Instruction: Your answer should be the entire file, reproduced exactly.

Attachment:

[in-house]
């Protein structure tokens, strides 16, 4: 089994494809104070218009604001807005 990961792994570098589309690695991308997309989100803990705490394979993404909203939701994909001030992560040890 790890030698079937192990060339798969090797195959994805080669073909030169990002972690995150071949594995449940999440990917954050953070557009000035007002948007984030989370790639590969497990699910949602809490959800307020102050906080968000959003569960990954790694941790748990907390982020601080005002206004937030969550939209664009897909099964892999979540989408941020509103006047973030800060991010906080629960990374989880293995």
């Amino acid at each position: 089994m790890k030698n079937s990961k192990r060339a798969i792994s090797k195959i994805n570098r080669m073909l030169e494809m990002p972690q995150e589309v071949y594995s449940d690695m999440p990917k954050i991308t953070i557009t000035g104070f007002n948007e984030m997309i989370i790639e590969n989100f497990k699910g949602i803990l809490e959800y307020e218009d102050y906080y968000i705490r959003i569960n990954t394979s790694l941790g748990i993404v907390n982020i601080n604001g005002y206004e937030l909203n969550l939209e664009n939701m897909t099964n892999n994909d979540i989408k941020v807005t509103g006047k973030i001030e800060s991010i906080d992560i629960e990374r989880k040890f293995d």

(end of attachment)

[in-house]
């Protein structure tokens, strides 16, 4: 089994494809104070218009604001807005 990961792994570098589309690695991308997309989100803990705490394979993404909203939701994909001030992560040890 790890030698079937192990060339798969090797195959994805080669073909030169990002972690995150071949594995449940999440990917954050953070557009000035007002948007984030989370790639590969497990699910949602809490959800307020102050906080968000959003569960990954790694941790748990907390982020601080005002206004937030969550939209664009897909099964892999979540989408941020509103006047973030800060991010906080629960990374989880293995």
């Amino acid at each position: 089994m790890k030698n079937s990961k192990r060339a798969i792994s090797k195959i994805n570098r080669m073909l030169e494809m990002p972690q995150e589309v071949y594995s449940d690695m999440p990917k954050i991308t953070i557009t000035g104070f007002n948007e984030m997309i989370i790639e590969n989100f497990k699910g949602i803990l809490e959800y307020e218009d102050y906080y968000i705490r959003i569960n990954t394979s790694l941790g748990i993404v907390n982020i601080n604001g005002y206004e937030l909203n969550l939209e664009n939701m897909t099964n892999n994909d979540i989408k941020v807005t509103g006047k973030i001030e800060s991010i906080d992560i629960e990374r989880k040890f293995d």